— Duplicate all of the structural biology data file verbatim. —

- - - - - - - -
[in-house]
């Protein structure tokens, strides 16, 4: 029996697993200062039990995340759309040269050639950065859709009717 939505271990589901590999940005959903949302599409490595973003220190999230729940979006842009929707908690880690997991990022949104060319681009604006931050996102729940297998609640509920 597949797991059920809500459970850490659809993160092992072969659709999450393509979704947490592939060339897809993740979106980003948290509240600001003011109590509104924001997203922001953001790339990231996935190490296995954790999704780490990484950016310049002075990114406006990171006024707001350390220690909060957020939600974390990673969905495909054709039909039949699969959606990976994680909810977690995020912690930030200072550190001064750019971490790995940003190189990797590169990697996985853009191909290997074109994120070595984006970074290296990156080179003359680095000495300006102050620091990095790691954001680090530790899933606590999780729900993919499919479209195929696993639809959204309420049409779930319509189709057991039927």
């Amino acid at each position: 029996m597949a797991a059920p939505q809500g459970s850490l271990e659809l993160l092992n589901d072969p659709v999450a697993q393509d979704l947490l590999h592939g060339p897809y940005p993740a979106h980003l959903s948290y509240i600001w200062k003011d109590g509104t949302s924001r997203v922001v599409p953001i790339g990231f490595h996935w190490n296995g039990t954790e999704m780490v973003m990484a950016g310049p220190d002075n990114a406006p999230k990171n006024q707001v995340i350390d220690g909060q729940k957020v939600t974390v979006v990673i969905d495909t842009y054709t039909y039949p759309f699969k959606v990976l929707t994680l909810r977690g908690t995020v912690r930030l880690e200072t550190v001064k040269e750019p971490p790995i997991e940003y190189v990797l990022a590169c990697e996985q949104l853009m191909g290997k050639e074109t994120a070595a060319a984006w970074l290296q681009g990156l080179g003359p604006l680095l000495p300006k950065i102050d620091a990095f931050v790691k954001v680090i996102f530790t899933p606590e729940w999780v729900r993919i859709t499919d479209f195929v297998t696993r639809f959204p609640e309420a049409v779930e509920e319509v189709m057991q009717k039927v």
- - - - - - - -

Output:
[in-house]
């Protein structure tokens, strides 16, 4: 029996697993200062039990995340759309040269050639950065859709009717 939505271990589901590999940005959903949302599409490595973003220190999230729940979006842009929707908690880690997991990022949104060319681009604006931050996102729940297998609640509920 597949797991059920809500459970850490659809993160092992072969659709999450393509979704947490592939060339897809993740979106980003948290509240600001003011109590509104924001997203922001953001790339990231996935190490296995954790999704780490990484950016310049002075990114406006990171006024707001350390220690909060957020939600974390990673969905495909054709039909039949699969959606990976994680909810977690995020912690930030200072550190001064750019971490790995940003190189990797590169990697996985853009191909290997074109994120070595984006970074290296990156080179003359680095000495300006102050620091990095790691954001680090530790899933606590999780729900993919499919479209195929696993639809959204309420049409779930319509189709057991039927």
């Amino acid at each position: 029996m597949a797991a059920p939505q809500g459970s850490l271990e659809l993160l092992n589901d072969p659709v999450a697993q393509d979704l947490l590999h592939g060339p897809y940005p993740a979106h980003l959903s948290y509240i600001w200062k003011d109590g509104t949302s924001r997203v922001v599409p953001i790339g990231f490595h996935w190490n296995g039990t954790e999704m780490v973003m990484a950016g310049p220190d002075n990114a406006p999230k990171n006024q707001v995340i350390d220690g909060q729940k957020v939600t974390v979006v990673i969905d495909t842009y054709t039909y039949p759309f699969k959606v990976l929707t994680l909810r977690g908690t995020v912690r930030l880690e200072t550190v001064k040269e750019p971490p790995i997991e940003y190189v990797l990022a590169c990697e996985q949104l853009m191909g290997k050639e074109t994120a070595a060319a984006w970074l290296q681009g990156l080179g003359p604006l680095l000495p300006k950065i102050d620091a990095f931050v790691k954001v680090i996102f530790t899933p606590e729940w999780v729900r993919i859709t499919d479209f195929v297998t696993r639809f959204p609640e309420a049409v779930e509920e319509v189709m057991q009717k039927v």